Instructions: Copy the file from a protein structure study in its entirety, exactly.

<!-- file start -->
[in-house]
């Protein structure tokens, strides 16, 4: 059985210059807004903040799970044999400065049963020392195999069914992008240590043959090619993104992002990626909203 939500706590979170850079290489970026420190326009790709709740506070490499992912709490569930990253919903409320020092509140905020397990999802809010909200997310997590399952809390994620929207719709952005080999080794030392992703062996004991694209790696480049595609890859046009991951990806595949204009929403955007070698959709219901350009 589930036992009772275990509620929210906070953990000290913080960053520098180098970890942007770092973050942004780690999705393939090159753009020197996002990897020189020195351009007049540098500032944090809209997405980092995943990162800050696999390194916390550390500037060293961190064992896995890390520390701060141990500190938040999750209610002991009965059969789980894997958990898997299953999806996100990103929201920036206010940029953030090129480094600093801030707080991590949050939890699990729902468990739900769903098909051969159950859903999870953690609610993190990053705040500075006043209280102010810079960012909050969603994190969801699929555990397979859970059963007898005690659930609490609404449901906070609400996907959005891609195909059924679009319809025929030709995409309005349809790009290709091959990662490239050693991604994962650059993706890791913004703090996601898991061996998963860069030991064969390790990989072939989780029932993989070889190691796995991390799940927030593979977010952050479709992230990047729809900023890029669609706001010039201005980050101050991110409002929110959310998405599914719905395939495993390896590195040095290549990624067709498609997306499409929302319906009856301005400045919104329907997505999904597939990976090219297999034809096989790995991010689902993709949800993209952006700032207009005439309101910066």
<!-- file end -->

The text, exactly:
[in-house]
């Protein structure tokens, strides 16, 4: 059985210059807004903040799970044999400065049963020392195999069914992008240590043959090619993104992002990626909203 939500706590979170850079290489970026420190326009790709709740506070490499992912709490569930990253919903409320020092509140905020397990999802809010909200997310997590399952809390994620929207719709952005080999080794030392992703062996004991694209790696480049595609890859046009991951990806595949204009929403955007070698959709219901350009 589930036992009772275990509620929210906070953990000290913080960053520098180098970890942007770092973050942004780690999705393939090159753009020197996002990897020189020195351009007049540098500032944090809209997405980092995943990162800050696999390194916390550390500037060293961190064992896995890390520390701060141990500190938040999750209610002991009965059969789980894997958990898997299953999806996100990103929201920036206010940029953030090129480094600093801030707080991590949050939890699990729902468990739900769903098909051969159950859903999870953690609610993190990053705040500075006043209280102010810079960012909050969603994190969801699929555990397979859970059963007898005690659930609490609404449901906070609400996907959005891609195909059924679009319809025929030709995409309005349809790009290709091959990662490239050693991604994962650059993706890791913004703090996601898991061996998963860069030991064969390790990989072939989780029932993989070889190691796995991390799940927030593979977010952050479709992230990047729809900023890029669609706001010039201005980050101050991110409002929110959310998405599914719905395939495993390896590195040095290549990624067709498609997306499409929302319906009856301005400045919104329907997505999904597939990976090219297999034809096989790995991010689902993709949800993209952006700032207009005439309101910066």